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Calculator
 3 years ago
7ii) Complex analysis. Argand diagram
http://www.xtremepapers.com/papers/CIE/Cambridge%20International%20A%20and%20AS%20Level/Mathematics%20%289709%29/9709_s10_qp_31.pdf
Calculator
 3 years ago
7ii) Complex analysis. Argand diagram http://www.xtremepapers.com/papers/CIE/Cambridge%20International%20A%20and%20AS%20Level/Mathematics%20%289709%29/9709_s10_qp_31.pdf

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Calculator
 3 years ago
Best ResponseYou've already chosen the best response.0check dw:1348800828515:dw how do you draw the inequalities?

anonymous
 3 years ago
Best ResponseYou've already chosen the best response.02+2i will be at angle pi/2, but has a distance from the origin of \(2\sqrt 2\), not 1.

Calculator
 3 years ago
Best ResponseYou've already chosen the best response.0dw:1348803360924:dw

anonymous
 3 years ago
Best ResponseYou've already chosen the best response.0correct, but not to scale

anonymous
 3 years ago
Best ResponseYou've already chosen the best response.0im working on the ineqs btw, just wait plz

Calculator
 3 years ago
Best ResponseYou've already chosen the best response.0can you draw it out?

anonymous
 3 years ago
Best ResponseYou've already chosen the best response.0Yes. But ill just give u the eq., and you'll draw it.

anonymous
 3 years ago
Best ResponseYou've already chosen the best response.0Denote imaginary number z as a vector (a, b) where a, b are reals. Note that this means that on Argand Diagram x = a and y = b. Note also that z = (a,b) = sqrt(a^2+b^2). Then since \[z1\lezi\]\[z1^2\lezi^2\]\[(a1, b)^2\le(a, b1)^2\]\[(a1)^2+b^2\le a^2+(b1)^2\]

anonymous
 3 years ago
Best ResponseYou've already chosen the best response.0Simplify that and you'll get a nice cartesian inequality

anonymous
 3 years ago
Best ResponseYou've already chosen the best response.0Follow similar steps for the other one.

UnkleRhaukus
 3 years ago
Best ResponseYou've already chosen the best response.1dw:1348805078839:dw

Calculator
 3 years ago
Best ResponseYou've already chosen the best response.0why is it pi/2? \[\arg ,~z=\tan^{1}(\frac{b}{a})=\tan^{1}\frac{2}{2}=\frac{\pi}{4}\]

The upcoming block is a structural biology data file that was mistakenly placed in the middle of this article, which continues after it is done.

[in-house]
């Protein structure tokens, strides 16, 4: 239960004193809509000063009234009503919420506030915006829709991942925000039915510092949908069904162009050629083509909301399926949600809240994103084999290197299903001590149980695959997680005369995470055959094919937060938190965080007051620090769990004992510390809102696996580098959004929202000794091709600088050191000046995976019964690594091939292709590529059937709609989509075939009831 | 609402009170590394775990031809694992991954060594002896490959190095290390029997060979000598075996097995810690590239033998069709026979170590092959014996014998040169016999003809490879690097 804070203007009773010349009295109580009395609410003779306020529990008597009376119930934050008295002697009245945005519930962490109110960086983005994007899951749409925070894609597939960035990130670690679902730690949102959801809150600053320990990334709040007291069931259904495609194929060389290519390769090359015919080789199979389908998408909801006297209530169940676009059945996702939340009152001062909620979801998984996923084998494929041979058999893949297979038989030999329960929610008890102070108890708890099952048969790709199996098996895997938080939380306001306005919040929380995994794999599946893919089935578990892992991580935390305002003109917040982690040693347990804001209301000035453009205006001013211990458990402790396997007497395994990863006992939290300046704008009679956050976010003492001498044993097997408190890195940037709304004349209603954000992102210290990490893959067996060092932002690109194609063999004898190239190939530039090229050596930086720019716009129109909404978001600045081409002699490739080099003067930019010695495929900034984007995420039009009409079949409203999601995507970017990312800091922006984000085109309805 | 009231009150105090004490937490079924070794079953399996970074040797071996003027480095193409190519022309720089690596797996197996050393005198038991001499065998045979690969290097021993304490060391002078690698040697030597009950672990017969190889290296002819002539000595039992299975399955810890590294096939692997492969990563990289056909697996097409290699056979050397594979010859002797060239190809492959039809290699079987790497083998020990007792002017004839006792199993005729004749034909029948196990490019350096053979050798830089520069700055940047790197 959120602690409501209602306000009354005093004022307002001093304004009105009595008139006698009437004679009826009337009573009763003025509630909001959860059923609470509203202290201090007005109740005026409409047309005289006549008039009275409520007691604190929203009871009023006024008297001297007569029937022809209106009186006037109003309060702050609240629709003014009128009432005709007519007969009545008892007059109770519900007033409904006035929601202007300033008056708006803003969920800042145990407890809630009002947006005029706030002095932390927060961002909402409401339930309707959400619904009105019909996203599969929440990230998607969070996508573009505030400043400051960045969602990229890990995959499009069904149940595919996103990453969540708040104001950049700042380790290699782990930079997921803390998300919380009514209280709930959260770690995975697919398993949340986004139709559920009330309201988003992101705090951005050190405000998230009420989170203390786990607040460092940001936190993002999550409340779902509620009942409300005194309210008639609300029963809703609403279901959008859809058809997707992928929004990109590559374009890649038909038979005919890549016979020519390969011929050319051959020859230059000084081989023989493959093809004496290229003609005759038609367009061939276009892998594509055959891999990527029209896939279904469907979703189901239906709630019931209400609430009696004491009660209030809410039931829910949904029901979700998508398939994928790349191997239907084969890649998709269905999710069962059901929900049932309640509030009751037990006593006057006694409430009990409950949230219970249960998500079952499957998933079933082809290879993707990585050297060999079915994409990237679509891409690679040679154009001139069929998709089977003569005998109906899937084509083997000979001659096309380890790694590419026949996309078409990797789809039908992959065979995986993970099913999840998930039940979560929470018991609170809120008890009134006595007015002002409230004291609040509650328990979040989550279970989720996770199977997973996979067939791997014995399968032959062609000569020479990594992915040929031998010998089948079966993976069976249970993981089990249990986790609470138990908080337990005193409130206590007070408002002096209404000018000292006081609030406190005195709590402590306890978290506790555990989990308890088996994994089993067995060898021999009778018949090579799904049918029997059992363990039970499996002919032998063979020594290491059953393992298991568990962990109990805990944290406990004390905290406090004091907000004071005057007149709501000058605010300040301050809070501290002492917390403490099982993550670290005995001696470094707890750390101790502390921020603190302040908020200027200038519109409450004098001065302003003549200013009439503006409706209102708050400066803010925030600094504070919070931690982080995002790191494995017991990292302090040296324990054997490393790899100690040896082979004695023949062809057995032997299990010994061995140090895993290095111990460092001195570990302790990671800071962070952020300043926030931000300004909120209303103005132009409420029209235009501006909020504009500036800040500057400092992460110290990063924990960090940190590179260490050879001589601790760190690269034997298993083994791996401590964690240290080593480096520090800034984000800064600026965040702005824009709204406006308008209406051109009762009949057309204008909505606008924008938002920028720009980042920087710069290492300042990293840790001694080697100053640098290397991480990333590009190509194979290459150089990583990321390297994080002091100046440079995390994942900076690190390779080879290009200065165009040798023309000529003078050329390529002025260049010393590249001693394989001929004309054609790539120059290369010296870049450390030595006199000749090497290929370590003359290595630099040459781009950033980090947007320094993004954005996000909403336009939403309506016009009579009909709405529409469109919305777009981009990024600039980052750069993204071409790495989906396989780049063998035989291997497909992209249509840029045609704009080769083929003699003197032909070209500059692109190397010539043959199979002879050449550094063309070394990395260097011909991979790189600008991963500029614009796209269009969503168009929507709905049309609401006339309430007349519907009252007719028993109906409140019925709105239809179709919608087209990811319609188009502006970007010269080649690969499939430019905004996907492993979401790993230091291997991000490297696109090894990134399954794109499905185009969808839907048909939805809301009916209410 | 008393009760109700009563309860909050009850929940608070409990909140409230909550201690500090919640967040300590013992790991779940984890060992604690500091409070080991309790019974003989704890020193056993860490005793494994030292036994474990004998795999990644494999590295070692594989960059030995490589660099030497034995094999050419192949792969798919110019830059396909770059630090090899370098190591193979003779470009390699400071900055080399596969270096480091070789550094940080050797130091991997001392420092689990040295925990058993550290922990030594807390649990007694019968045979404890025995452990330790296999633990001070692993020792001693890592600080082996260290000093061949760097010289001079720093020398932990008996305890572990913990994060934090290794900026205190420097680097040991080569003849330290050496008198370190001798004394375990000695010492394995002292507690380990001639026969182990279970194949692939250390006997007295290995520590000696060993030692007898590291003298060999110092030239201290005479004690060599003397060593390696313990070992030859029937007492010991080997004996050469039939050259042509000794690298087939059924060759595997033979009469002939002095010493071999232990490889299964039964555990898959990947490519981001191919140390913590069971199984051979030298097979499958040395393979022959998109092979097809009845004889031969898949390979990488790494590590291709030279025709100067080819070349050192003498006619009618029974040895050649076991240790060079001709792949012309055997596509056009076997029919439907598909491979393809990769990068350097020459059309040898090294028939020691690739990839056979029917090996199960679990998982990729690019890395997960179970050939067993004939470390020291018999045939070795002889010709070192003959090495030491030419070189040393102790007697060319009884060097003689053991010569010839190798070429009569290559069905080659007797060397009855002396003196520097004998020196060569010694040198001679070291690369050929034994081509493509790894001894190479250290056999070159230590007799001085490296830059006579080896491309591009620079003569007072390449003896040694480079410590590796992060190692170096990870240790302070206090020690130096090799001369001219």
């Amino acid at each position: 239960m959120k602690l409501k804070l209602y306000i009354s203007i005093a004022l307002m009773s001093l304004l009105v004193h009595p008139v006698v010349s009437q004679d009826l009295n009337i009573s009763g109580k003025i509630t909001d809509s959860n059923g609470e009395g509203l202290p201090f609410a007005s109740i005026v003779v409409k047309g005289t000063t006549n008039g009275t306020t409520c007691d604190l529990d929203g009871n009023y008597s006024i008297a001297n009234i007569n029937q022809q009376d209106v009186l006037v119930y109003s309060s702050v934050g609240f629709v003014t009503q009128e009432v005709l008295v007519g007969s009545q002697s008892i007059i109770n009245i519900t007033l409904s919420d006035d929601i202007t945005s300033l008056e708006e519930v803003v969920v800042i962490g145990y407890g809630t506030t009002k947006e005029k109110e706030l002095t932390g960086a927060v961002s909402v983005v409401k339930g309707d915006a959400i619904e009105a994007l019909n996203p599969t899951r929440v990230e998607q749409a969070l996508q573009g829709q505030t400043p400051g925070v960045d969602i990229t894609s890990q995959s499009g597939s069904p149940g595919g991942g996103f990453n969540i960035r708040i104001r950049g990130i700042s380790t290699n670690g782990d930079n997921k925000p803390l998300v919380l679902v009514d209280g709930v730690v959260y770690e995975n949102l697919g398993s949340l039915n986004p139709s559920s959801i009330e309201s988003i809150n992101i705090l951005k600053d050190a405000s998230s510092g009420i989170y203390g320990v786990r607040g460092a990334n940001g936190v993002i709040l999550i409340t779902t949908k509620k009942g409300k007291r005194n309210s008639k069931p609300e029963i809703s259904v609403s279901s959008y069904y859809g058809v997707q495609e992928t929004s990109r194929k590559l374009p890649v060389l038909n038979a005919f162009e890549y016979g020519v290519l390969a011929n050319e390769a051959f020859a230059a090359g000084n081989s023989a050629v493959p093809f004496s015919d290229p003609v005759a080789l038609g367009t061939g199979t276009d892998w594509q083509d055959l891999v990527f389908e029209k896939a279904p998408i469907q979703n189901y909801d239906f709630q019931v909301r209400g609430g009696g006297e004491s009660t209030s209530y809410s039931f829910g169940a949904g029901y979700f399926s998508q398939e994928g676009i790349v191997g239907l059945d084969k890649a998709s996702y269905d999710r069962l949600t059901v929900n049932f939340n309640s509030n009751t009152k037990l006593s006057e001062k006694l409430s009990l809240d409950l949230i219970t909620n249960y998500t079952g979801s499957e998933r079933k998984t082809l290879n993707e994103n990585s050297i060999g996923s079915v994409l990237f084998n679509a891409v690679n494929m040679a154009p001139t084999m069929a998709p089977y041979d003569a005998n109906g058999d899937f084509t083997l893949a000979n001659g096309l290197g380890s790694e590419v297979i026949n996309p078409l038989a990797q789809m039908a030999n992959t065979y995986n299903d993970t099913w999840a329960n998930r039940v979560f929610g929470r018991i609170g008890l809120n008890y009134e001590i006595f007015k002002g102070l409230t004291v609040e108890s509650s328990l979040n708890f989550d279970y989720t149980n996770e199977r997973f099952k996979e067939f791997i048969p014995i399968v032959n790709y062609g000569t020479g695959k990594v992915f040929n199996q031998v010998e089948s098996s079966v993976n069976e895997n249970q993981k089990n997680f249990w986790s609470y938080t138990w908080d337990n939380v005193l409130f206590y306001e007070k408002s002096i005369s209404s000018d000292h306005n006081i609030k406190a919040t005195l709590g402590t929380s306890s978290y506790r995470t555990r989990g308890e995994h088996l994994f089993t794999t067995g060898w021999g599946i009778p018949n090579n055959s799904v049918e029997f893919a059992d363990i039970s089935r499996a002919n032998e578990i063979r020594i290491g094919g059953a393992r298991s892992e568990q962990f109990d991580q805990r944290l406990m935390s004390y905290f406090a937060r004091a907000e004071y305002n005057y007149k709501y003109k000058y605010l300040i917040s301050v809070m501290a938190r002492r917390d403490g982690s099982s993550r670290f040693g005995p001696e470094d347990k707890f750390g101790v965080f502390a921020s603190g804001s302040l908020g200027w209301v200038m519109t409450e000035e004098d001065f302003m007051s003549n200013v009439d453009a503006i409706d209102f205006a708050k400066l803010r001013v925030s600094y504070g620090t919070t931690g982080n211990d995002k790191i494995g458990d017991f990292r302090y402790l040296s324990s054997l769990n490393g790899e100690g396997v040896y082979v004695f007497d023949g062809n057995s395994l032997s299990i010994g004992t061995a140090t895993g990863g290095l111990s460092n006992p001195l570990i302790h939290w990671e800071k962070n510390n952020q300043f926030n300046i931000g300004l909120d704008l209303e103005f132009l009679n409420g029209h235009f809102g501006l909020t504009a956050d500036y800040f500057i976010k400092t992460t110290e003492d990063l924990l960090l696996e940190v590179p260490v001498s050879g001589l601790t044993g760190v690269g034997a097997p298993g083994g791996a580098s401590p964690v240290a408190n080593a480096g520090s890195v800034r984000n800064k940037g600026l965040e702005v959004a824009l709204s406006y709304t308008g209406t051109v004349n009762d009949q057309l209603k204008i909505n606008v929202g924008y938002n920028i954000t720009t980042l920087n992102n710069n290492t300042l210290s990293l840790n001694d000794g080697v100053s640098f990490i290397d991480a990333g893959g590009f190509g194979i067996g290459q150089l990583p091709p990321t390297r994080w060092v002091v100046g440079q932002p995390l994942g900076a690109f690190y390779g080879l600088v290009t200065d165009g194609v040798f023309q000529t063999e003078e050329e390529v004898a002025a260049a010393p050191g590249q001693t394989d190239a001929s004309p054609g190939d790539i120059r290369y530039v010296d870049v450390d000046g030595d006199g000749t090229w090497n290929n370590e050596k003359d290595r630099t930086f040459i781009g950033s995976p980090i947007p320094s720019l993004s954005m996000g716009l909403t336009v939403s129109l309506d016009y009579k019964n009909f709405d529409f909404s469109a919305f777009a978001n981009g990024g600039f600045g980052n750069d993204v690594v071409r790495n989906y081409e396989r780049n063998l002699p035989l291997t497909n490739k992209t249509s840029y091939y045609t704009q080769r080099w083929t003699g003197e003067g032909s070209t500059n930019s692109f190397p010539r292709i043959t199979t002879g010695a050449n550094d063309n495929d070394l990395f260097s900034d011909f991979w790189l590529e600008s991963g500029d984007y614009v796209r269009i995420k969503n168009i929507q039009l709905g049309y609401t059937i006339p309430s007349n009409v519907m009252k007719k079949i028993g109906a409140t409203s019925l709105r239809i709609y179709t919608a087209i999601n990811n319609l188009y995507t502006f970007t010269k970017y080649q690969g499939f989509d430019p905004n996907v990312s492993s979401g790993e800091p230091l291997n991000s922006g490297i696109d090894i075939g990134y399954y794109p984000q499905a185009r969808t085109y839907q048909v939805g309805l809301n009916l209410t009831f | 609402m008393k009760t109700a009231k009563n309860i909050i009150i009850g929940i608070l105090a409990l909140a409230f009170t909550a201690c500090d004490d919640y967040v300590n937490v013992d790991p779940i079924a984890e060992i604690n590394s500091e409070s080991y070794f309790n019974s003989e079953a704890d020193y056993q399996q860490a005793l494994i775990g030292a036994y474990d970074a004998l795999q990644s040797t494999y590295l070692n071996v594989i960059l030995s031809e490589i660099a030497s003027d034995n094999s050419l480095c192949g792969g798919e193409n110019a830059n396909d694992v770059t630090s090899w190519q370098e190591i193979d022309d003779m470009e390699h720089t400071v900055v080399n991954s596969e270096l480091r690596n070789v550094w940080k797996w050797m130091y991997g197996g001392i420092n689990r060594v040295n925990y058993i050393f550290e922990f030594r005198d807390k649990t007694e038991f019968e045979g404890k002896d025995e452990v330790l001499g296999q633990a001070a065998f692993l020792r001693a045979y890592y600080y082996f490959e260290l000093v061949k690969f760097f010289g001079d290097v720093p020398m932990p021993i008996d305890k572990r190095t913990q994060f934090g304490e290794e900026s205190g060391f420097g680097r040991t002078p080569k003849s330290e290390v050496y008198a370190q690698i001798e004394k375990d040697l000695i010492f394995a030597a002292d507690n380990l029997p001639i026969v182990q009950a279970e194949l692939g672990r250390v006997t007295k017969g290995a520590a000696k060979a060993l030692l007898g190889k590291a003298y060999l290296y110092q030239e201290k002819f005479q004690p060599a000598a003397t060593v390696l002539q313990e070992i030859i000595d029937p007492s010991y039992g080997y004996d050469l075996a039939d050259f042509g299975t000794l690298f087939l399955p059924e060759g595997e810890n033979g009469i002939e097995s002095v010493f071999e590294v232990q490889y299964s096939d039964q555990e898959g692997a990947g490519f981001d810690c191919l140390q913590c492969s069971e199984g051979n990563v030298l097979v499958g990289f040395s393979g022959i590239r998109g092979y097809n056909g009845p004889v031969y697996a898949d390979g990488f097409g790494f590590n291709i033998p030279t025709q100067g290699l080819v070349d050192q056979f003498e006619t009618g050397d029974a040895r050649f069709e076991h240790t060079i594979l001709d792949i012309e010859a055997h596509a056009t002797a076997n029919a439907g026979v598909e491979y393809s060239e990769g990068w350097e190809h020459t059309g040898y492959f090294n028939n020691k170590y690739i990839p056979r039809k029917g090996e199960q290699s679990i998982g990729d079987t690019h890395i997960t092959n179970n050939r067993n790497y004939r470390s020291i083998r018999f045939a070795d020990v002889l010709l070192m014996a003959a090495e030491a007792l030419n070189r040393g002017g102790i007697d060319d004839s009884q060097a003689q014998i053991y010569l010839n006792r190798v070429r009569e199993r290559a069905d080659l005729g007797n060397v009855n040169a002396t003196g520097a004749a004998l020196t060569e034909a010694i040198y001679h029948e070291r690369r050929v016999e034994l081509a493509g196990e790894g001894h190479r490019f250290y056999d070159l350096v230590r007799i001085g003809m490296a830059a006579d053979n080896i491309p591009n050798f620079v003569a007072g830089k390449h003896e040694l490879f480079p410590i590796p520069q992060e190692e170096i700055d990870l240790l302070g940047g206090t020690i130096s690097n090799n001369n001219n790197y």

UnkleRhaukus
 3 years ago
Best ResponseYou've already chosen the best response.1dw:1348805469963:dw

Calculator
 3 years ago
Best ResponseYou've already chosen the best response.0so how do you sketch the inequalities? i have to go now , can you leave some tips or answer later ill go through it. thanks!

UnkleRhaukus
 3 years ago
Best ResponseYou've already chosen the best response.1hmm im not sure about the inequalities yet , ill think about them

perl
 3 years ago
Best ResponseYou've already chosen the best response.0how did you derive z  1  <  z  i  ?

Directrix
 3 years ago
Best ResponseYou've already chosen the best response.0We can't let this question pass without paying homage of Jean Robert Argand who was an amateur mathematician. His day job was that of an accountant. It is remarkable and inspirational that although this diagram is Argand's only contribution to mathematics, it is, nonetheless, a significant one. http://wwwgroups.dcs.stand.ac.uk/history/Biographies/Argand.html

perl
 3 years ago
Best ResponseYou've already chosen the best response.0see if you can solve the first question

perl
 3 years ago
Best ResponseYou've already chosen the best response.0 x + 3a  > 2  x  2a  , a > 0 , solve

perl
 3 years ago
Best ResponseYou've already chosen the best response.0i think you can do that in cases, case 1 : x > 3a

Calculator
 3 years ago
Best ResponseYou've already chosen the best response.0for that you just square both sides and get answer

Calculator
 3 years ago
Best ResponseYou've already chosen the best response.0\[x^2+6ax+9a^2 > 4(x^24ax+4a^2)\]

perl
 3 years ago
Best ResponseYou've already chosen the best response.0then use the quadratic formula?

Calculator
 3 years ago
Best ResponseYou've already chosen the best response.0\[x=\frac{11}{3}a \pm\frac{\sqrt{547}}{3}\]

perl
 3 years ago
Best ResponseYou've already chosen the best response.0what about the other ones, can you solve them

anonymous
 3 years ago
Best ResponseYou've already chosen the best response.0dw:1348823976443:dw hint for 7 ii

Directrix
 3 years ago
Best ResponseYou've already chosen the best response.0Spoilers/Hints/Maybe from Mark Scheme for Exam http://www.xtremepapers.com/papers/CIE/Cambridge%20International%20A%20and%20AS%20Level/Mathematics%20(9709)/9709_s10_ms_31.pdf

Calculator
 3 years ago
Best ResponseYou've already chosen the best response.0dw:1348824437459:dw u could be there

Calculator
 3 years ago
Best ResponseYou've already chosen the best response.0dw:1348824571707:dw

amistre64
 3 years ago
Best ResponseYou've already chosen the best response.0im not to confident in what args are. Ive never really delved into the language for them to be sure that what i know is what i know :)

phi
 3 years ago
Best ResponseYou've already chosen the best response.0z1 ≤ z i if this were the equality z1 = z i it can be interpreted as the points z equidistant from the points (1,0) and (0,1) on the complex plane. The locus of points equidistant from 2 points is the perpendicular bisector of the line joining the points. For the inequality z1 ≤ z i, the locus is all points on and below the line defined by the points (0,0) and (1/2, 1/2) zu ≤ 1 if an equality, the locus is the circle with radius 1 located at u for the inequality, it is the filled in circle. the intersection of the two constraints is the half circle with center 2+2i and radius 1, (the half region below the line going from (0,0) through (2,2)
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